African Bank has confirmed that one of its appointed professional debt recovery partners, Debt-IN, was targeted by cybercriminals in April 2021.
At the time, expert security advice concluded that there was no evidence that the ransomware attack had resulted in a data breach – however, Debt-IN is now aware that the personal data of certain customers, including a number of African Bank Loan customers under debt review, has been compromised.
The bank said that Debt-IN is confident that no data shared post 1 April 2021 has been compromised.
“A robust mitigation plan has been implemented by Debt-IN to contain and reduce any further adverse impact,” it said. “We have been collaborating with Debt-IN to address this breach. We have notified the relevant regulatory authorities and we are also in the process of alerting customers who have been affected, via email and SMS.”
As an additional precautionary step, African Bank’s fraud prevention team has enhanced security measures to protect all customers.
“If you detect any suspicious activity, or feel that your information has been compromised, you can apply for a free Protective Registration listing with the Southern African Fraud Prevention Services (SAFPS),” the bank said.
“This will alert banks and credit providers that an identity has been compromised. You can apply by emailing [email protected].”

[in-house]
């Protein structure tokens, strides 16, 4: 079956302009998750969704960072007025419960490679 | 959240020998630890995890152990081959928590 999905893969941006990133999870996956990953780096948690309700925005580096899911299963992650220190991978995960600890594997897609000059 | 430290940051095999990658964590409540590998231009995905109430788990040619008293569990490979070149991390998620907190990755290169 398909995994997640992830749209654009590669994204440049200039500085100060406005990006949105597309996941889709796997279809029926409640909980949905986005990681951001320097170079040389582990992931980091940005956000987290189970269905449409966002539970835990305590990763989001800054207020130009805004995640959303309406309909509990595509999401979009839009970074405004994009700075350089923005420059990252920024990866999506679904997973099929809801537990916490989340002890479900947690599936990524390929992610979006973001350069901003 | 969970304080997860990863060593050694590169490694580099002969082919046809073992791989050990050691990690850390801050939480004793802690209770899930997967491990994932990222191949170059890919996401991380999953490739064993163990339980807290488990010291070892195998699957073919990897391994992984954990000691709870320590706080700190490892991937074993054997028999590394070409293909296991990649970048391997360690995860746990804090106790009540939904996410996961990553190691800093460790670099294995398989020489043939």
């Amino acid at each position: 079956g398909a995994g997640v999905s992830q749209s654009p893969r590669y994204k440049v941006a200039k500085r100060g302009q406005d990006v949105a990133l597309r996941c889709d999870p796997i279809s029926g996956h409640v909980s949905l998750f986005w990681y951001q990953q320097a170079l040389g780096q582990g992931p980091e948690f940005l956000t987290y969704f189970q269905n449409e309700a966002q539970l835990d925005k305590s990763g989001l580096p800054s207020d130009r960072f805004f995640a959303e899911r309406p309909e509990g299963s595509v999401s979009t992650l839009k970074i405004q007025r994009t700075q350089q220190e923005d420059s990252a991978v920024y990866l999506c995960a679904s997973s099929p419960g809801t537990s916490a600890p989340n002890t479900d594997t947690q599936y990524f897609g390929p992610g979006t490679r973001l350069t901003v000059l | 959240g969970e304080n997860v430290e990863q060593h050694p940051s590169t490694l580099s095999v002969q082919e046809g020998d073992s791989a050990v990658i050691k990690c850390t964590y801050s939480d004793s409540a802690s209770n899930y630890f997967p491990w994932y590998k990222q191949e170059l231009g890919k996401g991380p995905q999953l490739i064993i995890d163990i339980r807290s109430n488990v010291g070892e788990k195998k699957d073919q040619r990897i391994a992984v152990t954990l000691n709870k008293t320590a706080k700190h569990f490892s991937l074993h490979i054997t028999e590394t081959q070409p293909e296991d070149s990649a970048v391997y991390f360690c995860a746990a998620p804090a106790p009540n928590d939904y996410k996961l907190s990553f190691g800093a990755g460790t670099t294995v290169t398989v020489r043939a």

African Bank customers can call 0861 111 011 if they suspect any fraudulent activity on their accounts.
The breach is the latest in a line of high-profile data breaches and cyber attacks to hit South Africa this year.
The Hawks last week (15 September) arrested a 36-year-old suspect in Gauteng following an investigation into the data breach at Experian in August 2020.
South African Banking Risk Information Centre (SABRIC) announced that Experian, a consumer credit reporting company, had experienced a data breach, exposing the personal details of millions of consumers in South Africa.
Experian initially confirmed that it had experienced a breach of data which exposed some personal information of as many as 24 million South Africans, and 793,749 business entities, to a suspected fraudster.
The justice department was also hit with a ransomware attack in recent months, and is still in the process of getting its systems back online. Transnet was also hit with a similar attack in July.